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Australian Dollar Leaps on Record-High Trade Surplus

Australian Dollar Leaps on Record-High Trade Surplus

David Cottle, Analyst


Talking Points

  • The Aussie Dollar got an early lift as its home’s December trade data smashed estimates
  • Australia’s second straight trade surplus came in at A$3.5 billion, when A$2 billion had been looked for
  • Exports continue to surge, while imports creep up

The Australian Dollar surged Thursday after its home country’s trade surplus came in hugely ahead of expectations.

December’s official trade balance was A$3.511 billion (US $2.6 billion), when the markets had been looking for a surplus of A$2 billion. This is the second straight month of surplus, and a record high, following a string of deficits going right back to March 2014. November’s surplus was A$2.04 billion.

The numbers are not altogether good news for Australia’s economy because they’ve been generated by exports surging vastly ahead of imports. In December exports leaped by 5% compared to the month before, while imports rose a less-impressive 1%. This of course asks questions about Australia’s internal demand, questions which have already been posed by underwhelming consumer price and retail sales numbers.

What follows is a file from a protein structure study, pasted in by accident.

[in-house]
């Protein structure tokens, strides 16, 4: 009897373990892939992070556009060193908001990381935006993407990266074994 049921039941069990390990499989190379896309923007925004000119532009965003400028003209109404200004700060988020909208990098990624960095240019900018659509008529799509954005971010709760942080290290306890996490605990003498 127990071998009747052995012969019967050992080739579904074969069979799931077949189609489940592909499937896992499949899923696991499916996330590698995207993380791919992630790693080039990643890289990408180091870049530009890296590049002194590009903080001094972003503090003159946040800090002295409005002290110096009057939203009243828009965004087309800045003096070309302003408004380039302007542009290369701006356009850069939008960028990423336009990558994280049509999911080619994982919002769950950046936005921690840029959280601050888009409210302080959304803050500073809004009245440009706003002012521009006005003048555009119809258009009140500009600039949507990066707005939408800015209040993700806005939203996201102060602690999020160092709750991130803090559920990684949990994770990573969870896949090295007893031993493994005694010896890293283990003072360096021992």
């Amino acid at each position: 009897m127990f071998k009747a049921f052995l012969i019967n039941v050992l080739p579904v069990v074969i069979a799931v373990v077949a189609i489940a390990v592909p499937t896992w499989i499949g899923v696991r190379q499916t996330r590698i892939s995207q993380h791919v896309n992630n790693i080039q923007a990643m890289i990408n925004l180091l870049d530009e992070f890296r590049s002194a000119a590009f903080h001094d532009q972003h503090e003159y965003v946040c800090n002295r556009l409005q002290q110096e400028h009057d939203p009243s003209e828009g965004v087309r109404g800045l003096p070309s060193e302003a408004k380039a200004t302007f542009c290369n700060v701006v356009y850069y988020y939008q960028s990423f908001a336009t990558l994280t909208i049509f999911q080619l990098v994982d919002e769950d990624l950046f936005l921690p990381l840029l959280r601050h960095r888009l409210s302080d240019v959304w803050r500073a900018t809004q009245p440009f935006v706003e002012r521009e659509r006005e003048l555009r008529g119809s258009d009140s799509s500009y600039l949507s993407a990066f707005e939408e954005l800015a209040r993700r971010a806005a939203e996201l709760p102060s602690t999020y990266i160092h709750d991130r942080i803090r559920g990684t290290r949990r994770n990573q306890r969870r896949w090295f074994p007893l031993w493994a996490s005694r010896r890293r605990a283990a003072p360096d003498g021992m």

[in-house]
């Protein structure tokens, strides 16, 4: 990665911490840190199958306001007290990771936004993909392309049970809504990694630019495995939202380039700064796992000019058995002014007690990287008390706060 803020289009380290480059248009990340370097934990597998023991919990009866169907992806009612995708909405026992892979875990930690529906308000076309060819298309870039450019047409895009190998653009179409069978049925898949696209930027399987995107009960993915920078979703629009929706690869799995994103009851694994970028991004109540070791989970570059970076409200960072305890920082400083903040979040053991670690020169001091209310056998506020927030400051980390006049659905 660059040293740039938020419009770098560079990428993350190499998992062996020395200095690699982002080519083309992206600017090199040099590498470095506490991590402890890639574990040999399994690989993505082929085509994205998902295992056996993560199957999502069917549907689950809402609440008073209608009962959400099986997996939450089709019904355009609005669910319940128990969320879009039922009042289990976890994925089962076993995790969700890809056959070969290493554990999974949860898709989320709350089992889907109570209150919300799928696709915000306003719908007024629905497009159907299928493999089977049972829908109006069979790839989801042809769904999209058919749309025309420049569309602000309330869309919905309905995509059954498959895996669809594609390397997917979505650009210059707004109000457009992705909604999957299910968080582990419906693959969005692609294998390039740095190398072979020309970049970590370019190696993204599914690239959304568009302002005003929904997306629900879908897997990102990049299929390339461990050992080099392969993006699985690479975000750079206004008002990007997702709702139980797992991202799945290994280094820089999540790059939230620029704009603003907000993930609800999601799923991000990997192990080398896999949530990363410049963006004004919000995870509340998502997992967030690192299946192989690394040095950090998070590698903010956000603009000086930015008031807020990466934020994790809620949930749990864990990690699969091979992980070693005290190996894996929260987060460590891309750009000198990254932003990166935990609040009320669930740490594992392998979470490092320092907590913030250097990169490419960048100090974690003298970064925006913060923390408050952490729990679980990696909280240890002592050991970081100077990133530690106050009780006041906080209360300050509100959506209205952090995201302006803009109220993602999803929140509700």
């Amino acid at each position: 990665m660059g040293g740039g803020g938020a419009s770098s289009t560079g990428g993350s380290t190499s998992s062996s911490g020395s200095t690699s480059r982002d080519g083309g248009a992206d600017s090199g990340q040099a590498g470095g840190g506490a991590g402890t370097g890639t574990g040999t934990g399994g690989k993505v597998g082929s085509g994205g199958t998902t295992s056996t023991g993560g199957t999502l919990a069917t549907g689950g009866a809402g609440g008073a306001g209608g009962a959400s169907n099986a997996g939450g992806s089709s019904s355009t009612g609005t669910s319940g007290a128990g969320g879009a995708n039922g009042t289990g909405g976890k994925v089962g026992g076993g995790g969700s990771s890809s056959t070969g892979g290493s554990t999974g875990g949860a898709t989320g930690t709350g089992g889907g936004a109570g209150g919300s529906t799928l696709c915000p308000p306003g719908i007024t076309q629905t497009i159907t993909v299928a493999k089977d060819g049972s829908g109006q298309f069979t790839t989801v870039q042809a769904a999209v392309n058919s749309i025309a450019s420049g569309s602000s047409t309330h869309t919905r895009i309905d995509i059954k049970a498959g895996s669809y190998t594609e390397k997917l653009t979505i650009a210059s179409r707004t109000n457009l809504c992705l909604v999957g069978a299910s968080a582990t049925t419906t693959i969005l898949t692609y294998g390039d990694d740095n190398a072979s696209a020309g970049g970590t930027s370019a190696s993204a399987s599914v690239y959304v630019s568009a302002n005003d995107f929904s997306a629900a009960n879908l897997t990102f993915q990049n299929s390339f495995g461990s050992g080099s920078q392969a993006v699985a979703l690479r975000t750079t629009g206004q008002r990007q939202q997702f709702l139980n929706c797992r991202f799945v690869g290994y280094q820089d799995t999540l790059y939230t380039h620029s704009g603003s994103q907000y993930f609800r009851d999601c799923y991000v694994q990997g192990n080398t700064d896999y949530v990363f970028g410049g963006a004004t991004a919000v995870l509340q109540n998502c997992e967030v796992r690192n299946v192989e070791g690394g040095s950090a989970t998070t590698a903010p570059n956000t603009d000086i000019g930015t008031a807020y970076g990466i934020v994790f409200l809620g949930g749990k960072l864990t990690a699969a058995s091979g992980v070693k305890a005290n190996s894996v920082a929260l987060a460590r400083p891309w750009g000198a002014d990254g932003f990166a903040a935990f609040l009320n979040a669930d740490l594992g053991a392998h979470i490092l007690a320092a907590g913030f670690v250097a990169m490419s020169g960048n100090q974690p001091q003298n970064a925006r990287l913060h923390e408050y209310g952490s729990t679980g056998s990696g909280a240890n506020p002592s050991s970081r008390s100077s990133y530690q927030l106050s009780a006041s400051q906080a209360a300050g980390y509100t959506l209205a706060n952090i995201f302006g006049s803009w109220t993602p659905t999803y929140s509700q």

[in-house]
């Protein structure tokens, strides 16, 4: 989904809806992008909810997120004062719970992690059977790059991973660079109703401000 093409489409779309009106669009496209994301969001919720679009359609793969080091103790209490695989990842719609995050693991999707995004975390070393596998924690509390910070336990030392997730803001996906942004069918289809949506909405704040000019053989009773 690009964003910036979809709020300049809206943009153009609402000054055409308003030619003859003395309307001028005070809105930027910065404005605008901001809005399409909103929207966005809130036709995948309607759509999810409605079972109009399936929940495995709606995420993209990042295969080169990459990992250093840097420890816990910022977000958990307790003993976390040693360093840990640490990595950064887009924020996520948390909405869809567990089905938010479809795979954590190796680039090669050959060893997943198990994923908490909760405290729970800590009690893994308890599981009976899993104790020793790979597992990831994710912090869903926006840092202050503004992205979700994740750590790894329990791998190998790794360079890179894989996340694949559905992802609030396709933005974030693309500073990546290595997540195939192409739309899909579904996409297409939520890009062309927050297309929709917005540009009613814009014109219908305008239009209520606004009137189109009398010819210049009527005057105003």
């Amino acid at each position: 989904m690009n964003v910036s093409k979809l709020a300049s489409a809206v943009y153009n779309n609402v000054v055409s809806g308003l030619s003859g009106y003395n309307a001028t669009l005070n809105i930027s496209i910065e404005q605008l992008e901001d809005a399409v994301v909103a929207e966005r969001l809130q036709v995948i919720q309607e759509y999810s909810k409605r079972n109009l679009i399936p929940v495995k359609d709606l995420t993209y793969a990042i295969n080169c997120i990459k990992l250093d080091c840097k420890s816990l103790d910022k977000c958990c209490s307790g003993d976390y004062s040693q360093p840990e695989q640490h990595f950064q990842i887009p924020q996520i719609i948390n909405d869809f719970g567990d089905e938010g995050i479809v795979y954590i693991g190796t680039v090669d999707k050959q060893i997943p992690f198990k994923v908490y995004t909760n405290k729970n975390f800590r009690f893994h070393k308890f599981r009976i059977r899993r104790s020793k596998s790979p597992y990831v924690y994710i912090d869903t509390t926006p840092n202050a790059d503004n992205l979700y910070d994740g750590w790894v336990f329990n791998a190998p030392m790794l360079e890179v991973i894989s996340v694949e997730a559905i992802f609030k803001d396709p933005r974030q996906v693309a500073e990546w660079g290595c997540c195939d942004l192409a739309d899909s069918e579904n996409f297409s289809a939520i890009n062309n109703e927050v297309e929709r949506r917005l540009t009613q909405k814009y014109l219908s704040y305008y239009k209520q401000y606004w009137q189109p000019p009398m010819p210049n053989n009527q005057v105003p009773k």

However, AUD/USD markets were in the mood to celebrate the positive in the data, which is undoubted good news for Australia’s vast commodity-export machine. AUD/USD pushed up to 0.76215 right after the data, from 0.7600 just before it.

Straight up: AUD USD

Chart Compiled Using TradingView

Some mixed news from the housing market was released at the same time. Building approvals fell by 1.2% on the month in December. That was slightly better than the markets had expected. But they fell by 11.4% on the year, which even allowing for holiday-season construction torpor is a big fall.

Earlier the US Federal Reserve left all its monetary settings alone as expected on Wednesday, by unanimous vote. The US Dollar slipped broadly after the decision, including against AUD, thanks to a Fed statement that markets interpreted as less hawkish than expected. (In monetarist lingo “hawks” prioritize inflation control, often urging early interest-rate rises. “Doves” take a broader view and may be content to let rates to stay lower for longer.)

Still, the greenback’s weakness was short lived and buyers soon emerged. December’s line that the Fed still expects to raise interest rates three times this year is holding.

How does your currency take compare with the markets? Take a look at the DailyFX sentiment page to find out.

--- Written by David Cottle, DailyFX Research

Contact and follow David on Twitter: @DavidCottleFX

DailyFX provides forex news and technical analysis on the trends that influence the global currency markets.